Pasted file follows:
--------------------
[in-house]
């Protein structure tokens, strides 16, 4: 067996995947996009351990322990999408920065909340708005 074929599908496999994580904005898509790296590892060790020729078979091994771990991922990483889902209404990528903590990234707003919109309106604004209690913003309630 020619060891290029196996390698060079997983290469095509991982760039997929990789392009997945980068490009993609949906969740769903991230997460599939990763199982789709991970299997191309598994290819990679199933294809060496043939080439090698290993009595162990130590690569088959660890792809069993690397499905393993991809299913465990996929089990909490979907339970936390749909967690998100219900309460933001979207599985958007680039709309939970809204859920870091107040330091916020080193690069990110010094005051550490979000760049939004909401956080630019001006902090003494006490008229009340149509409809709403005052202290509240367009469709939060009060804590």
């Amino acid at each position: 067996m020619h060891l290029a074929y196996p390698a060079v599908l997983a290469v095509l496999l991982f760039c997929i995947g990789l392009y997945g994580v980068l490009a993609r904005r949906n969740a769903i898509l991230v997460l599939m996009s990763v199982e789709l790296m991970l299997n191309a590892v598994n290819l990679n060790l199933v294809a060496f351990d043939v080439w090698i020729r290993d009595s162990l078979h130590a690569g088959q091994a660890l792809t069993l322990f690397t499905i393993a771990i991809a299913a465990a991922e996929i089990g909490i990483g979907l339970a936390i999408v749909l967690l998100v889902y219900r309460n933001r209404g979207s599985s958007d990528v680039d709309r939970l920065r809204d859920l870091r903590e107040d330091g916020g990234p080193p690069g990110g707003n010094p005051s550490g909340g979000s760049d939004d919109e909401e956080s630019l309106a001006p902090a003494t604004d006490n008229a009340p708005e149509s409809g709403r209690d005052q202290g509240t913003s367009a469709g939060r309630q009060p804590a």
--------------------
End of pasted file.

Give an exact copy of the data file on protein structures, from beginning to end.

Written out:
[in-house]
């Protein structure tokens, strides 16, 4: 067996995947996009351990322990999408920065909340708005 074929599908496999994580904005898509790296590892060790020729078979091994771990991922990483889902209404990528903590990234707003919109309106604004209690913003309630 020619060891290029196996390698060079997983290469095509991982760039997929990789392009997945980068490009993609949906969740769903991230997460599939990763199982789709991970299997191309598994290819990679199933294809060496043939080439090698290993009595162990130590690569088959660890792809069993690397499905393993991809299913465990996929089990909490979907339970936390749909967690998100219900309460933001979207599985958007680039709309939970809204859920870091107040330091916020080193690069990110010094005051550490979000760049939004909401956080630019001006902090003494006490008229009340149509409809709403005052202290509240367009469709939060009060804590």
């Amino acid at each position: 067996m020619h060891l290029a074929y196996p390698a060079v599908l997983a290469v095509l496999l991982f760039c997929i995947g990789l392009y997945g994580v980068l490009a993609r904005r949906n969740a769903i898509l991230v997460l599939m996009s990763v199982e789709l790296m991970l299997n191309a590892v598994n290819l990679n060790l199933v294809a060496f351990d043939v080439w090698i020729r290993d009595s162990l078979h130590a690569g088959q091994a660890l792809t069993l322990f690397t499905i393993a771990i991809a299913a465990a991922e996929i089990g909490i990483g979907l339970a936390i999408v749909l967690l998100v889902y219900r309460n933001r209404g979207s599985s958007d990528v680039d709309r939970l920065r809204d859920l870091r903590e107040d330091g916020g990234p080193p690069g990110g707003n010094p005051s550490g909340g979000s760049d939004d919109e909401e956080s630019l309106a001006p902090a003494t604004d006490n008229a009340p708005e149509s409809g709403r209690d005052q202290g509240t913003s367009a469709g939060r309630q009060p804590a």